Sadalsuud, designated as Beta Aquarii, is the brightest star in the zodiacal constellation of Aquarius. It has an apparent magnitude of 2.87, slightly surpassing Sadalmelik / Alpha Aquarii, which is at magnitude 2.94.
Key Facts & Summary
- Sadalsuud is located at around 540 light-years / 165 parsecs away from our Solar System.
- It has an apparent magnitude of 2.87, and an absolute magnitude of -3.04.
- Sadalsuud appears as a single star to the naked eye, however, it has two optical companions. They are much fainter, distant, smaller, and don’t appear to be gravitationally bound with Sadalsuud.
- Sadalsuud is a yellow supergiant star of spectral type G0 lb.
- Its spectrum has served as one of the stable anchor points by which other stars have been classified, since 1943.
- Sadalsuud has 4.97 solar masses, and 47.88 solar radii, thus it is around 100 times bigger than our Sun.
- This star is also very bright, being 2,046 times brighter than our Sun.
- Sadalsuud has however similar temperatures to our Sun, being slightly cooler, at 5,608 K.
- The surface gravity on this star has been recorded at around 2.05 cgs.
- Sadalsuud has a radial velocity of 6.5 km / 4.0 mi per second, while its rotational velocity is 6.3 km / 3.9 mi per second.
- This star is 110 million years old. It is much younger than our Sun.
- Sadalsuud appears to be an X-ray source. It is among the first G-type supergiant stars to have its X-rays detected.
- The zodiacal constellation of Aquarius is among the oldest in the sky. It was listed among the first 48 Greek constellations in Ptolemy’s 2nd century Almagest.
- Aquarius is now among the 88 modern constellations, being the 10th largest in the sky, stretching for around 980 square degrees.
- The best time to observe Sadalsuud, the other stars, and deep-sky objects in Aquarius, is during the month of October.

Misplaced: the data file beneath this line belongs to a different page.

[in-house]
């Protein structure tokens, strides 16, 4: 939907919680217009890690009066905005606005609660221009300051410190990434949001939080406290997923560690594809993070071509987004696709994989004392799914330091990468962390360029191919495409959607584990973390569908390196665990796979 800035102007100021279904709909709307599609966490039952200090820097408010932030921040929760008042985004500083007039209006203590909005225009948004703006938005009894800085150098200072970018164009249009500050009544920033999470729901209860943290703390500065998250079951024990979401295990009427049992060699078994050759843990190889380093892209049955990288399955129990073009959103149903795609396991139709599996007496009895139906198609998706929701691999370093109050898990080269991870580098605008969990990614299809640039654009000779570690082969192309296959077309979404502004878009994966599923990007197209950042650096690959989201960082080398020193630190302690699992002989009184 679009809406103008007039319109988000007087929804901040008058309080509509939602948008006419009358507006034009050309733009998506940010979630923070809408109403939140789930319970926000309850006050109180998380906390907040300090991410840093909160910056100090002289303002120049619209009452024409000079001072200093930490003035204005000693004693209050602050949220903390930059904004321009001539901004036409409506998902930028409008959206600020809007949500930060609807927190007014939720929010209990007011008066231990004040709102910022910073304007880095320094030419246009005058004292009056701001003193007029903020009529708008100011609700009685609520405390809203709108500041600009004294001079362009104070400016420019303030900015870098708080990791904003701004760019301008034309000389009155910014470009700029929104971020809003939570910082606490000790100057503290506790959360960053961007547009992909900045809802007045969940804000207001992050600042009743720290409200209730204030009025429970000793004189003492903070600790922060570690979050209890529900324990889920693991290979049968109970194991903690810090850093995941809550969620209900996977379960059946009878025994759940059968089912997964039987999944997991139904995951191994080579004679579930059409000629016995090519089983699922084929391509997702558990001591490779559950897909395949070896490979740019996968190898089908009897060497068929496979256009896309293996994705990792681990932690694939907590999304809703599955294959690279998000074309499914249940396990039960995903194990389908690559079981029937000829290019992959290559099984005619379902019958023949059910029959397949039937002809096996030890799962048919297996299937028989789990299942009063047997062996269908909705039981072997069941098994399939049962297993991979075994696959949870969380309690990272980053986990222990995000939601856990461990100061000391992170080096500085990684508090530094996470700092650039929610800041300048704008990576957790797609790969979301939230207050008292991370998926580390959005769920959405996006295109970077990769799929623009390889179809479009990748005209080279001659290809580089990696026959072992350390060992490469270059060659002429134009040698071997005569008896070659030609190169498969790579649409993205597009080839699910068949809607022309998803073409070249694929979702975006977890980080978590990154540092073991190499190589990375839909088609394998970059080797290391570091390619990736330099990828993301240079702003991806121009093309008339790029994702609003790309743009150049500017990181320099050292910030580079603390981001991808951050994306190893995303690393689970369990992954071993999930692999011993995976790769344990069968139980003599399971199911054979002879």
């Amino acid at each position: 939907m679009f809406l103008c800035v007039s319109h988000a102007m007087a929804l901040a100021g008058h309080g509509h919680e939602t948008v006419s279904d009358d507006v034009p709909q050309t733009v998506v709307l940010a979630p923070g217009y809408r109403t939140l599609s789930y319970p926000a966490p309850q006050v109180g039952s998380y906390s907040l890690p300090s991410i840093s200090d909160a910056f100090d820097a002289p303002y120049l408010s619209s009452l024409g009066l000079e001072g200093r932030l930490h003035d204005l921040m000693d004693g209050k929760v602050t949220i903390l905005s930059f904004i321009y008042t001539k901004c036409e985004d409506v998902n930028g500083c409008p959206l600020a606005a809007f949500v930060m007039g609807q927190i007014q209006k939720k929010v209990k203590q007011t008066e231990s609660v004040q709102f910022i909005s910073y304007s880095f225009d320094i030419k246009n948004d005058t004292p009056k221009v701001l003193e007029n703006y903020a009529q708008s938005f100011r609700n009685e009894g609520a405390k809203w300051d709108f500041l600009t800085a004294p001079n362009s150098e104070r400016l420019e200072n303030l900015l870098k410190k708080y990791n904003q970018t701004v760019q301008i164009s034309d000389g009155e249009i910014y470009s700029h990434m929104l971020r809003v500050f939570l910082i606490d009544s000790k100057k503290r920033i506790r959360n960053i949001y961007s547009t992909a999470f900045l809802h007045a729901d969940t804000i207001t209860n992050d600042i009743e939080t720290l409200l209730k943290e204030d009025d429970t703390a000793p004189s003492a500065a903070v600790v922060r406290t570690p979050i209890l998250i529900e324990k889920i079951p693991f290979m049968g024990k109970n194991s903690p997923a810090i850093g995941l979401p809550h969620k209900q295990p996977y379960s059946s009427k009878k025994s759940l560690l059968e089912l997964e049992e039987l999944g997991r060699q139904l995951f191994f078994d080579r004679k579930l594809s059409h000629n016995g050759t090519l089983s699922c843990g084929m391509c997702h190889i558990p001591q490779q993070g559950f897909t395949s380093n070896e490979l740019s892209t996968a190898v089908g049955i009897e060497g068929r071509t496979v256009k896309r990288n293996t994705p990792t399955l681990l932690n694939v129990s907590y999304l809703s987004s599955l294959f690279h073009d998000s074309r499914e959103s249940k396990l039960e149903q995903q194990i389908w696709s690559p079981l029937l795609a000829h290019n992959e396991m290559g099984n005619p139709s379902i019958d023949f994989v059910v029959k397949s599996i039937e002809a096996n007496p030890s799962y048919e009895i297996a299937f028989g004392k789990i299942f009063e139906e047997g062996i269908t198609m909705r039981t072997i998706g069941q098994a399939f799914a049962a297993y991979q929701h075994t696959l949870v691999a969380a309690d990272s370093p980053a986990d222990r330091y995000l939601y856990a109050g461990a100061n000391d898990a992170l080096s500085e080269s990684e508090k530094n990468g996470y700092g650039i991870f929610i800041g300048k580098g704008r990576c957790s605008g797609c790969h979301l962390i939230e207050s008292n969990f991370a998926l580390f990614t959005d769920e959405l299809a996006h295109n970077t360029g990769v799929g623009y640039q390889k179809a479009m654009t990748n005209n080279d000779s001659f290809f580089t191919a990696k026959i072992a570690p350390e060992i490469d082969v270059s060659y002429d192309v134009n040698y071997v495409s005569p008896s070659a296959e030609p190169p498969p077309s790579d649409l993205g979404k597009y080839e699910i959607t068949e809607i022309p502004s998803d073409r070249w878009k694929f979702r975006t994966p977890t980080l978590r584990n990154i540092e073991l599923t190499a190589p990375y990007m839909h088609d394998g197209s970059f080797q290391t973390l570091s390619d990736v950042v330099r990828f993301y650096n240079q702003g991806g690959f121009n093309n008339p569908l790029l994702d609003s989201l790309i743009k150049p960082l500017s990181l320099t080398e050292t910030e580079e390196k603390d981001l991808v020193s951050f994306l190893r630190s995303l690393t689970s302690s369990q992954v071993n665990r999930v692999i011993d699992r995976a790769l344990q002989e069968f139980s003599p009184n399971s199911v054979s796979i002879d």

Beta Aquarii bears the traditional name Sadalsuud, which comes from an Arabic expression “sa’d al-su’ud” – which means “luck of lucks”. Some other variants include Sad es Saud, Sadalsund, or Saad el Sund.
In the catalog of stars in the Calendarium of Al Achsasi Al Mouakket, Beta Aquarii was known as Nir Saad al Saaoud, which was translated from Latin as Lucida Fortunae Fortnunarum – “the brightest of luck of lucks”. The IAU approved the name Sadalsuud for Beta Aquarii in late 2016.
Sadalsuud formed around 110 million years ago from a rich interstellar medium of gas and dust. Gravity pulled the swirling gas and dust together and resulted in the brightest star in Aquarius, Sadalsuud. The two optical companions around Sadalsuud appear to have different motions, thus they aren’t believed to share a common origin with Sadalsuud.
Distance, Size, and Mass
Sadalsuud is located at around 540 light-years / 165 parsecs away from our Solar System. It is visible to the naked eye, and when viewed through telescopes, two faint visual companions appear “near” it.